The president of the Government, Pedro Sánchez, declared the state of alarm in March 2020 without the support of the State Bar. In a response sent to the Transparency Council, the Ministry of the Presidency reveals that in the file of that decree “there are no reports evacuated by advisory bodies of the Government or by the State Lawyers”.
According to La Moncloa, the Executive acted without the guidance of the State legal body because “since they are royal decrees that exceptionally declare a state of alarm”, the procedure for drafting laws provided for in the Government Law is not applicable. “It is a competence attributed to the Government in its capacity as a constitutional body, not
higher body of the Administration, “he argues, underlining that” the declaration of a state of alarm has the form of a decree agreed in the Council of Ministers, but it is not the exercise of the regulatory power to enforce laws.
No reason to doubt
The lawyers consulted by this newspaper are divided between two theses in response to this answer: that the Government did not actually consult with the Legal Profession, this being yet another example of the “botch” that was the state of alarm in March, and that there was a consultation but only verbally because the institution that directs Consuelo Castro Rey anticipated a negative report. In one way or another, and despite the legal justifications that the Executive wields now, La Moncloa should have considered it a mistake to suspend rights and freedoms without having the support of the Lawyers since it subsequently amended its procedure. Thus, it required the report of this institution before declaring the states of alarm in Madrid -on October 9, 2020- and throughout the national territory -on October 25 of that same year-. And this despite the fact that the suspension of rights was much less than in March. The same thing happened with the extensions of the state of alarm. In the record of the decree there is no evidence that the Lawyers issued an opinion on the first, but it did from the second onwards.
This reply from the Government to Transparency is produced after a citizen requested a copy of the drafts and “all reports evacuees »used to declare the state of alarm and pass various related decrees. The Executive only sent him some opinions, without indicating why he did not send all of them, which led the individual to file a claim with the Transparency Council. It is then that the Presidency states that “there is no more public information” than the one it had sent and the appeal is archived due to the lack of documentation.
“The claim must be rejected, since the Administration, in statements that this Transparency Council has no reason to doubt, confirms that there are no reports evacuated by advisory bodies of the Government or by the State Lawyers according to the terms requested by the complainant ”, resolves the deputy director general of Transparency, Francisco Javier Amorós. However, it underlines that “could have existed” the technical and legal reports claimed.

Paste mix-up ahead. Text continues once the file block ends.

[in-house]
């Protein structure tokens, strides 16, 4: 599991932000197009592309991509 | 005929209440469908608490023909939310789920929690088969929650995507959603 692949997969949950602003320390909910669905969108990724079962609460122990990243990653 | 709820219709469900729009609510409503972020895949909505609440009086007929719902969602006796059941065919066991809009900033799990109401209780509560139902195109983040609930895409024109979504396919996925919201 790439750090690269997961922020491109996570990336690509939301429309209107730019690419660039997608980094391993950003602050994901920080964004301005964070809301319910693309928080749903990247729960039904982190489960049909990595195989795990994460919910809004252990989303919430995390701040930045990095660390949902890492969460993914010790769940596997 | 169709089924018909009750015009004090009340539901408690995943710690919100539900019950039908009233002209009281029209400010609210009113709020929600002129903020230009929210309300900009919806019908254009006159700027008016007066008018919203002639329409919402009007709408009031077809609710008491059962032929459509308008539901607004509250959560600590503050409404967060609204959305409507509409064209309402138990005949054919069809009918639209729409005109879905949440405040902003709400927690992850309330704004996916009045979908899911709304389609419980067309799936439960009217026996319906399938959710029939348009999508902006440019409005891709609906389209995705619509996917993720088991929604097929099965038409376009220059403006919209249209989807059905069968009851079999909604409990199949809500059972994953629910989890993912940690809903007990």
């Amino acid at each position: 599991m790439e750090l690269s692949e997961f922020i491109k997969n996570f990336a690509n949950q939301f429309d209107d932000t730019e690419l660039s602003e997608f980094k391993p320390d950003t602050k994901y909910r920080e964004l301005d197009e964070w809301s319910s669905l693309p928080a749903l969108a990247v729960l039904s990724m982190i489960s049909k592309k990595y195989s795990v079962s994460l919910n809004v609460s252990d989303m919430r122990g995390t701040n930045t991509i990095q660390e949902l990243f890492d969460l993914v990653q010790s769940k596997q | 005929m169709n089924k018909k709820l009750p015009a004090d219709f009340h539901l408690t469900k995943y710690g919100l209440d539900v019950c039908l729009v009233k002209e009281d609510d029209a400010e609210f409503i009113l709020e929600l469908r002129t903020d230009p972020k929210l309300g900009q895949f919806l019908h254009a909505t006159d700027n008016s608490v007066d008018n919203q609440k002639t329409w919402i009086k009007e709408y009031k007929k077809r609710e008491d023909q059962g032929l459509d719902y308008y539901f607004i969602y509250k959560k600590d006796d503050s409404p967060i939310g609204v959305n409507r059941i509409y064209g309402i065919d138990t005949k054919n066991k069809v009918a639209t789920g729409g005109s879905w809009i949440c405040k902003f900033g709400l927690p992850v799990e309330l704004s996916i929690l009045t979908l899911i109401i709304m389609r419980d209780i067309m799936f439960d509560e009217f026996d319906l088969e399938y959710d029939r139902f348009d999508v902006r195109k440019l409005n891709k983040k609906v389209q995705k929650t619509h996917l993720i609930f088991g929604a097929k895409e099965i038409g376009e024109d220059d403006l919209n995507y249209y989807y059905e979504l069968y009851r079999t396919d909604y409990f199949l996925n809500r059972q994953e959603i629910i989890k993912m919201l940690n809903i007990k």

Contentious in the Supreme
The revelation of that there are no written opinions of the Legal Profession on the state of alarm in March has significance additional, since Vox and the Executive battle in the Supreme Court for these same opinions. Santiago Abascal’s party claims them and, as it did against the individual, the Presidency tries to close this dispute by delivering some reports and without justifying why it does not send the rest. The Government thus tries to hide from Vox that at least two of the reports that this party requests do not exist. In fact, the Executive has asked the Supreme Court to close the process for “extra-procedural satisfaction” having partially responded to Abascal’s request. Vox, for its part, has presented allegations requesting that the process continue its course as its request has not been fully satisfied. In addition, to the reports of the Lawyers on the declaration of the state of alarm and the first extension, the deputy spokesperson of this group, Macarena Olona, has unsuccessfully demanded the opinion on the de-escalation plan and the six-month extension of the second state alarm.
The Executive does not have it easy because both the Constitution and the Regulations of Congress oblige it to provide the documentation required by the Courts, provided that it is not a matter of special protection. The Magna Carta establishes that the Chambers may collect “the information and assistance they require from the Government and its Departments and from any authorities of the State and the Autonomous Communities”, as part of the fundamental right to exercise representative public office without restriction. In fact, both the lawyers of the Courts and the Prosecutor’s Office have aligned themselves with Vox’s thesis in this case, defending before the Supreme Court that “the fundamental right of a deputy in the exercise of her function is at stake” and recalling the existing precedents in the autonomous sphere. The Supreme Court must now decide which path this dispute will follow.